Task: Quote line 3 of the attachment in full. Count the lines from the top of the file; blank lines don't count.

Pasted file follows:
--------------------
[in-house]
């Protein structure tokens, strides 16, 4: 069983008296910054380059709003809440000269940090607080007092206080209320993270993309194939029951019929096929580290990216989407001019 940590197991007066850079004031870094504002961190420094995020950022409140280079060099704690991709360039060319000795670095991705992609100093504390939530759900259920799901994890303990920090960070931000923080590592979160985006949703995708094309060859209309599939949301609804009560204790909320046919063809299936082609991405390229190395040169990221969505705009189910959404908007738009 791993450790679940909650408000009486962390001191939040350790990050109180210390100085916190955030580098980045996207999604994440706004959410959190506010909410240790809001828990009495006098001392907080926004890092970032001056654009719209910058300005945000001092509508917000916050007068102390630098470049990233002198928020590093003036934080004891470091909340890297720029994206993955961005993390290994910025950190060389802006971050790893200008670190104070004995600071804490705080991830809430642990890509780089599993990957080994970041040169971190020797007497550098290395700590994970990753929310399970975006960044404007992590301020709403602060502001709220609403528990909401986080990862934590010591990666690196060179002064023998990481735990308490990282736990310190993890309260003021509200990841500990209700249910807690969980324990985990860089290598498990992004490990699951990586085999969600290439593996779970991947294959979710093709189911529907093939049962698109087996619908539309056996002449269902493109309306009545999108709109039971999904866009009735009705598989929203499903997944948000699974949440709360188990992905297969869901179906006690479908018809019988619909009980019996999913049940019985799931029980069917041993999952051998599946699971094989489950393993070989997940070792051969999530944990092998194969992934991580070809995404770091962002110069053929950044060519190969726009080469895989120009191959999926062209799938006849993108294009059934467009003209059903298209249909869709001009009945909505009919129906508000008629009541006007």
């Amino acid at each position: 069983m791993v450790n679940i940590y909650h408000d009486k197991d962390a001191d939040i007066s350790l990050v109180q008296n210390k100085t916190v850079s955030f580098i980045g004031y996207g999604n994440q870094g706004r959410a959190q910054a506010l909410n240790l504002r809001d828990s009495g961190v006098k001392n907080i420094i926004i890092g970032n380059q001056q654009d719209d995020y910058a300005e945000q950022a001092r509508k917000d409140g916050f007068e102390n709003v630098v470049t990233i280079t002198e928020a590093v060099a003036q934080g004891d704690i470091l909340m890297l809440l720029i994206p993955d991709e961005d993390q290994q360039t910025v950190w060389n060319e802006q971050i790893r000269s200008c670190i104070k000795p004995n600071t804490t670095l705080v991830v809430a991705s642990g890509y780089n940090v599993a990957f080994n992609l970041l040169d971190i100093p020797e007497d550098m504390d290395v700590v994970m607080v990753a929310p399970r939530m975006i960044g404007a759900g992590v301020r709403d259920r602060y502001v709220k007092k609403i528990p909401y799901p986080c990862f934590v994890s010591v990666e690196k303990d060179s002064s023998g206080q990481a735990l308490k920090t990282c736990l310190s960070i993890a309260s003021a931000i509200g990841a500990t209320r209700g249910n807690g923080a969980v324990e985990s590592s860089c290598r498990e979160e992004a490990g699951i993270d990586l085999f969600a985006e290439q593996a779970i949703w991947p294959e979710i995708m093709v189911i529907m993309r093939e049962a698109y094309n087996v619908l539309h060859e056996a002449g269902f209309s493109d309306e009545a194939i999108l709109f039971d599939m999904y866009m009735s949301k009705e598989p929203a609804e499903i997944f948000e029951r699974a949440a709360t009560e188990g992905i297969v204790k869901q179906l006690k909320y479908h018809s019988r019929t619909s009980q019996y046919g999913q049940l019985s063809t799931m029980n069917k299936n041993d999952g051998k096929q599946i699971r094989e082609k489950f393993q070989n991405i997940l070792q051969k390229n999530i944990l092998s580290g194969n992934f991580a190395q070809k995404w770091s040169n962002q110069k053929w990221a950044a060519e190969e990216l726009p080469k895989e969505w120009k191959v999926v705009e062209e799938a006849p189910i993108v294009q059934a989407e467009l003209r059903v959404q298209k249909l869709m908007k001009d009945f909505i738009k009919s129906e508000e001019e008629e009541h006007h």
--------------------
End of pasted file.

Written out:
């Amino acid at each position: 069983m791993v450790n679940i940590y909650h408000d009486k197991d962390a001191d939040i007066s350790l990050v109180q008296n210390k100085t916190v850079s955030f580098i980045g004031y996207g999604n994440q870094g706004r959410a959190q910054a506010l909410n240790l504002r809001d828990s009495g961190v006098k001392n907080i420094i926004i890092g970032n380059q001056q654009d719209d995020y910058a300005e945000q950022a001092r509508k917000d409140g916050f007068e102390n709003v630098v470049t990233i280079t002198e928020a590093v060099a003036q934080g004891d704690i470091l909340m890297l809440l720029i994206p993955d991709e961005d993390q290994q360039t910025v950190w060389n060319e802006q971050i790893r000269s200008c670190i104070k000795p004995n600071t804490t670095l705080v991830v809430a991705s642990g890509y780089n940090v599993a990957f080994n992609l970041l040169d971190i100093p020797e007497d550098m504390d290395v700590v994970m607080v990753a929310p399970r939530m975006i960044g404007a759900g992590v301020r709403d259920r602060y502001v709220k007092k609403i528990p909401y799901p986080c990862f934590v994890s010591v990666e690196k303990d060179s002064s023998g206080q990481a735990l308490k920090t990282c736990l310190s960070i993890a309260s003021a931000i509200g990841a500990t209320r209700g249910n807690g923080a969980v324990e985990s590592s860089c290598r498990e979160e992004a490990g699951i993270d990586l085999f969600a985006e290439q593996a779970i949703w991947p294959e979710i995708m093709v189911i529907m993309r093939e049962a698109y094309n087996v619908l539309h060859e056996a002449g269902f209309s493109d309306e009545a194939i999108l709109f039971d599939m999904y866009m009735s949301k009705e598989p929203a609804e499903i997944f948000e029951r699974a949440a709360t009560e188990g992905i297969v204790k869901q179906l006690k909320y479908h018809s019988r019929t619909s009980q019996y046919g999913q049940l019985s063809t799931m029980n069917k299936n041993d999952g051998k096929q599946i699971r094989e082609k489950f393993q070989n991405i997940l070792q051969k390229n999530i944990l092998s580290g194969n992934f991580a190395q070809k995404w770091s040169n962002q110069k053929w990221a950044a060519e190969e990216l726009p080469k895989e969505w120009k191959v999926v705009e062209e799938a006849p189910i993108v294009q059934a989407e467009l003209r059903v959404q298209k249909l869709m908007k001009d009945f909505i738009k009919s129906e508000e001019e008629e009541h006007h």